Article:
First Tongan police chief in Hawaii retires after 36 years
WAILUKU, Hawaii (AP) — The first Tongan police chief in the state of Hawaii and first Tongan police officer with the Maui Police Department has retired from the department after 36 years, officials said.
Maui Police Chief Tivoli Faaumu, who is also part Samoan, grew up in Tonga and joined the department in August 1985, The Maui News reported Saturday. He served as police chief for seven years.
“He’s fulfilled everything we asked him to do, plus much more,” said Roger Dixon, who was chairman of the Maui Police Commission that unanimously selected Faaumu as chief in 2014. “The chief has made solid appointments in the department and is leaving a stronger, and more responsive police department.”
Faaumu, who left Tonga at the age of 17, received his associate’s degree in administration of justice from then-Maui Community College, a bachelor’s degree in business management from Bellevue University and a master’s degree in homeland security from American Military University.
“When I first came in, I was the only one with an accent,” he said. “Now you have different accents, which is good because the diversity of the department does match the community as a whole. It really helps us provide that service.”
While a police officer, Faaumu assisted the FBI in shutting down a major drug distribution ring in 2001 that was responsible for up to 70% of the methamphetamines being sold on Maui at the time. He was able to translate wiretapped phone calls between many of the drug traffickers who spoke Tongan.
Faaumu also implemented the use of body-worn cameras for police officers in 2017, while police chief. He said the use of the cameras has reduced the number of complaints about officers by up to 80%.
“As far as the return on our investment, it’s very, very successful,” Faaumu said, noting that there were no public complaints about officers’ conduct in March.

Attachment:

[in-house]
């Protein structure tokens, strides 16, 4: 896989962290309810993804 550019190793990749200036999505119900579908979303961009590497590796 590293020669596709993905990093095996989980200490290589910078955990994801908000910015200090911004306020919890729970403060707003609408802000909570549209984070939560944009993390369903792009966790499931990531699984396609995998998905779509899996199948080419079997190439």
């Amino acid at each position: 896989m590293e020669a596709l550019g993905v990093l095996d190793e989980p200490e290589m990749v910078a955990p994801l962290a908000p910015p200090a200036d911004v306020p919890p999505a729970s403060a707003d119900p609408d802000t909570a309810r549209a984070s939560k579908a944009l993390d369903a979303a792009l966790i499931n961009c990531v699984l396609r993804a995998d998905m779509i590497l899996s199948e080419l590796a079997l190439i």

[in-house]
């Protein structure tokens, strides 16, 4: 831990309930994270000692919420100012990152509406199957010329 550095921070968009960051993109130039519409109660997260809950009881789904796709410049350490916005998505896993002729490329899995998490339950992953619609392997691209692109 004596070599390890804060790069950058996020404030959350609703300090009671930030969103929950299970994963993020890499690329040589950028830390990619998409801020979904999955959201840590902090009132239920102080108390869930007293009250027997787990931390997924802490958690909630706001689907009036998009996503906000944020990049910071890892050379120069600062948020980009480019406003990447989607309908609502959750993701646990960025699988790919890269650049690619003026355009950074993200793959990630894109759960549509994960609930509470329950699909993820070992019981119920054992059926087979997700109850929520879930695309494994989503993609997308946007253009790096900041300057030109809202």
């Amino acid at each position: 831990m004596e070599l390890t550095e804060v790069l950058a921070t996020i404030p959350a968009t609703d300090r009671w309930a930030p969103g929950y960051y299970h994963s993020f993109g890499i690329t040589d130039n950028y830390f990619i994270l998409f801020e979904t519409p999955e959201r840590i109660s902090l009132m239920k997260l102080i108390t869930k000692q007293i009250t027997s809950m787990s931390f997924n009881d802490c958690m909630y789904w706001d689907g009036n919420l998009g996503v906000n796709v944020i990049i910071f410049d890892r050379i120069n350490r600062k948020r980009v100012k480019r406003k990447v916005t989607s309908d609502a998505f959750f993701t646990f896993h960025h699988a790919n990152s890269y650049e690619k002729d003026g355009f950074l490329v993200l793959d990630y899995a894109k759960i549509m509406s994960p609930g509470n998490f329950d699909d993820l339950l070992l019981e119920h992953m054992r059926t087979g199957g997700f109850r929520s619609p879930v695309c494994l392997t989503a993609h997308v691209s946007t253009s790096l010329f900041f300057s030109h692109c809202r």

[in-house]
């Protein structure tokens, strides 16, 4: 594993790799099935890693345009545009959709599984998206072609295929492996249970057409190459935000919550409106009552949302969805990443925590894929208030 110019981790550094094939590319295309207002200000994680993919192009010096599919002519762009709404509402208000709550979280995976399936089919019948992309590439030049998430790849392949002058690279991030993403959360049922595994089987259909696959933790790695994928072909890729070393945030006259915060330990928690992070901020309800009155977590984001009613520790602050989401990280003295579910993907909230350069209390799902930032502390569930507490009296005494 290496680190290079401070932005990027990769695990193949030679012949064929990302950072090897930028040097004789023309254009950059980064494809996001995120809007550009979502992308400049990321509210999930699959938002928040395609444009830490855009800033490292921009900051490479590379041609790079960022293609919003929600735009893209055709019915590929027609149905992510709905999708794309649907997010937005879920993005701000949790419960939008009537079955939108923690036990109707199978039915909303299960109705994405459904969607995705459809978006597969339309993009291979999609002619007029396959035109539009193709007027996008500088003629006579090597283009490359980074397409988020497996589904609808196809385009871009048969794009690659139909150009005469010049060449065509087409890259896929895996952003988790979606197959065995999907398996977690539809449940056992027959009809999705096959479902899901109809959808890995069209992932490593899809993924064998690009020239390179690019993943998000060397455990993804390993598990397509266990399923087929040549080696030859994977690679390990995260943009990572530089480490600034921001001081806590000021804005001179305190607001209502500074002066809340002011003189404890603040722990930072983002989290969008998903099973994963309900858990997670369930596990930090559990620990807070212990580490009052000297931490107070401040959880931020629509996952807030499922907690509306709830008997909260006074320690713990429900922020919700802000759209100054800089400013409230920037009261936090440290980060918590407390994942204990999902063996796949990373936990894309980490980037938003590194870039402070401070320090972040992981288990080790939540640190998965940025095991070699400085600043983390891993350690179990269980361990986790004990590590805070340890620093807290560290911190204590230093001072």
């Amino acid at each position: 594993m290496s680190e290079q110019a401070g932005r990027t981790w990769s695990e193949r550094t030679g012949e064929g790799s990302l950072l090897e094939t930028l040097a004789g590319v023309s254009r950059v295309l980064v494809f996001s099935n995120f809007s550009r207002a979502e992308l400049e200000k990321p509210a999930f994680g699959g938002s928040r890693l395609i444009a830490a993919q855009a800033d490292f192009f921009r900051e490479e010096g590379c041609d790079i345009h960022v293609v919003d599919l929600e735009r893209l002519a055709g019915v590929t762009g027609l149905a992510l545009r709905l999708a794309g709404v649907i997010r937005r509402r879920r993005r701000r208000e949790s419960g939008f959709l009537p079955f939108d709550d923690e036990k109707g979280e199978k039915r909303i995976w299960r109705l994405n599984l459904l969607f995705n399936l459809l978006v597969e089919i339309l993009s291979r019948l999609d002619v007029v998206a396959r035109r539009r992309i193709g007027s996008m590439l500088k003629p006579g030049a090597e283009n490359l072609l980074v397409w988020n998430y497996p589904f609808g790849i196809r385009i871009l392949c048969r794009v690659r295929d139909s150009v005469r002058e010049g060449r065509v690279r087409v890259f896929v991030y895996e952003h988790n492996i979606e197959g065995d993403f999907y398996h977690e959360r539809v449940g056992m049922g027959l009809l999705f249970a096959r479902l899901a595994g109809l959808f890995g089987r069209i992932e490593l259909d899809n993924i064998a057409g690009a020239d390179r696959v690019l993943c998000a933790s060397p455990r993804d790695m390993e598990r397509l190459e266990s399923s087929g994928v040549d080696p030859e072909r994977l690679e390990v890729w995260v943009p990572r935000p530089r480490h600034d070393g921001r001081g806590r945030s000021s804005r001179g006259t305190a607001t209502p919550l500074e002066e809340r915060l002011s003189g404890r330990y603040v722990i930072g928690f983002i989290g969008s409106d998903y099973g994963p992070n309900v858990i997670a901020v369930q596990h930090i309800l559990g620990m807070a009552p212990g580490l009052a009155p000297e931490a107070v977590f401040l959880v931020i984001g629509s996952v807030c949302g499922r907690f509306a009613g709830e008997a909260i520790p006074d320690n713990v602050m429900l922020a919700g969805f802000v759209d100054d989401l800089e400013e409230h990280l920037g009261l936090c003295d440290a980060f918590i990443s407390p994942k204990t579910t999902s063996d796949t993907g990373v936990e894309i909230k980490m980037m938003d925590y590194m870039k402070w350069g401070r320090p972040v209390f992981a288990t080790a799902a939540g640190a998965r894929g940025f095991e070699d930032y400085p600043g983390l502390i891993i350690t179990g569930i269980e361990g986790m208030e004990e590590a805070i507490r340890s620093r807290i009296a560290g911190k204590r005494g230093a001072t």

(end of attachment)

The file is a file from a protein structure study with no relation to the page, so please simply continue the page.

Deputy Chief Dean Rickard, who worked with Faaumu when they were Lahaina patrol officers in the late 1980s, said one of Faaumu’s strengths in leading Maui Police Department was “his eagerness to engage in open and honest communications with department personnel, government leaders and members of our community.”
Faaumu had planned to retire in July 2020 before Maui Mayor Michael Victorino asked the chief to stay during the coronavirus pandemic, which required police to adapt to new rules and procedures.
“As a police officer, as a commander and as your chief, he’s shown the willingness to listen, to bring transparency to the Maui Police Department, to make it more public oriented and highly functional as a public agency,” Victorino said Friday during the chief’s retirement ceremony.
Faaumu said “the chief is not supposed to have emotions, he’s supposed to get it together and drive on. But I think after 35 years, incredible years, and then six and a half years as your chief, I’m eternally grateful for the law enforcement career I have, especially having the opportunity to serve as your chief.”
Faaumu and his wife, Deborah, will continue living in Maui but said they plan to spend time in Arizona with his in-laws. Rickard will serve as acting chief.